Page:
However, Dr. Williams said, a problem with this position is that oral tradition encompasses more than just an individual-to-individual sharing of information.

Scholar Rafael Rodriguez has been a leading proponent of a different understanding of oral tradition, proposing that oral tradition involves multiple lines of transmission, he continued.

Dr. Williams noted that the letters of the apostle Paul include evidence of the circulation of the oral Jesus tradition within early Christian communities. Paul makes reference to speaking to the apostles who were eyewitnesses to Jesus’ life in his letters, he explained, as well as his own passing of “what he had received” to the early churches as well as mentioning other traveling Christians who visited the churches.

Instead of a chain as the critics envision the oral transmission, it can be pictured as more like a net with multiple lines of transmission through a number of individuals that provide for self-correction, Dr. Williams said.

Another problem with the view of an individual-to-individual transmission of the stories, Dr. Williams said, is that it does not take into account the multiple ways that the stories of Jesus were shared.           The actions and teachings of Jesus became part of the oral tradition that was frequently recited within the community through storytelling and performance.

In contrast to the critics, the apologists of the gospels say that the stories were not changed significantly through oral transmission, Dr. Williams said. The apologists point to the importance the oral tradition played in the social identity of the early Christians and because of that they would have taken special care to preserve the accuracy of the Jesus stories.

One Jesus scholar, Birger Gerhardsson, theorized that the oral transmission of the Jesus tradition was similar to the way sacred tradition was preserved among Jewish rabbinic disciples in that Jesus would have had his followers to memorize his teachings.

However, a major issue with this memorization theory is the large number of variations in the parallel portions of the gospels, which point against the exact memorization of Jesus’ teachings by his disciples, Dr. Williams continued.

In looking at how the Jesus stories were transmitted, Dr. Williams said, the gospels cannot be approached as just written texts detached from the oral tradition from which they were dependent and out of which context they were derived.

“If we think about the roots of the gospel, the oral tradition is all the different ways the stories, the life and reputation of Jesus were transmitted, all the ways the stories of Jesus were committed and preserved in the collective memory of his later followers,” Dr. Williams said.

In addition to the verbal telling of the stories and performances, he continued, the early Christians preserved the life and influence of Jesus through rituals such as the Lord’s Supper, ceremonies such as baptism, bodily practices such as fasting and prayer and calendar observance (Sunday as the Lord’s Day).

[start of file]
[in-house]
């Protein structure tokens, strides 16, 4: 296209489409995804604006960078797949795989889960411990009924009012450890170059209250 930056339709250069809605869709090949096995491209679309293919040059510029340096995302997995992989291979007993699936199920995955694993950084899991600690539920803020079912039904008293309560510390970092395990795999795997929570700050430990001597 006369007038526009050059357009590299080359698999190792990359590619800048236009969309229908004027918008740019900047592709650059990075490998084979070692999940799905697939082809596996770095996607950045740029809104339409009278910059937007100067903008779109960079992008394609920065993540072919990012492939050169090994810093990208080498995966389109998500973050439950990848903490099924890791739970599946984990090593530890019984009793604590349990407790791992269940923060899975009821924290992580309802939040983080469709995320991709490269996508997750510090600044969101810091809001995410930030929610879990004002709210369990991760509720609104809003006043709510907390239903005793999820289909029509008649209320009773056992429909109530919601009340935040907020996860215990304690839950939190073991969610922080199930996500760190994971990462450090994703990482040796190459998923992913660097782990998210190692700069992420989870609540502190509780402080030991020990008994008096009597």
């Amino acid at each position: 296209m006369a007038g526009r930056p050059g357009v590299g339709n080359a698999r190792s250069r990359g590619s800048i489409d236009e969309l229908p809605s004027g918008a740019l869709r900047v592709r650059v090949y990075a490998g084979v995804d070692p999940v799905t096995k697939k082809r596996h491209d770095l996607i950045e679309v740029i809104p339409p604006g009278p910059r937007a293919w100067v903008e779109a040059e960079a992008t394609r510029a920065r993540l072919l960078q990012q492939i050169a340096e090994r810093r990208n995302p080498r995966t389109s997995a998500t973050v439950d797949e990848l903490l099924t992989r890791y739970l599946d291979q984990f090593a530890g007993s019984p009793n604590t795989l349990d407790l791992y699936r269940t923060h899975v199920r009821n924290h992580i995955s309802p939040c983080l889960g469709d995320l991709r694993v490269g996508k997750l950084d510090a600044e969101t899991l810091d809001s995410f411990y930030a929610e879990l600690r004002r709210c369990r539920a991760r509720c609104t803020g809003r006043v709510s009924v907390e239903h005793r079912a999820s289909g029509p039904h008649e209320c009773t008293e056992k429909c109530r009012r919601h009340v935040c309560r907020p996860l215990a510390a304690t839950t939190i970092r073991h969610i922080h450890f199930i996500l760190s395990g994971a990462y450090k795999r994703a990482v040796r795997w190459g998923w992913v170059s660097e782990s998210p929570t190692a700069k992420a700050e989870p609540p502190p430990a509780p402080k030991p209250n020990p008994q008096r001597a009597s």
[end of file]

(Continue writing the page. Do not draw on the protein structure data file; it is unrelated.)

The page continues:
The written gospels draw from and repeat words, concepts and stories that were part of the oral tradition, which still presenting them in unique ways for their specific audiences, Dr. Williams said.

“The books of Matthew, Mark, Luke and John present different pictures of Jesus,” he said. “They are one-time actualizations of the story of Jesus. If the authors had a different audience, they might tell it again differently.”

“When the gospel authors wrote down the accounts, they used the language, concepts and stories that form part of the larger tradition context,” he also said. “Modern Christians have no access to the vast majority of this ancient Jesus tradition, which circulated within the early church.”

The differences found and even the existence of multiple gospels show that there was great variation in how the story of Jesus could be told, Dr. Williams said. The earliest Christians treated the story of Jesus as happening in the past, but malleable and inspiring enough to address and be shaped by the changing circumstances, which the early church experienced, he added.

While the written gospels were originally understood as expressions of the larger  Jesus tradition, that tradition faded over time and these four expressions came to viewed as the totality of the tradition, he said.

However, the change to the written form was needed to help preserve the tradition, Dr. Williams said, noting the work of German scholars Jan and Adelia Assman who developed a theory that a collective memory of the past cannot survive across generational divides without a change in the media in which it is preserved and transmitted, he said.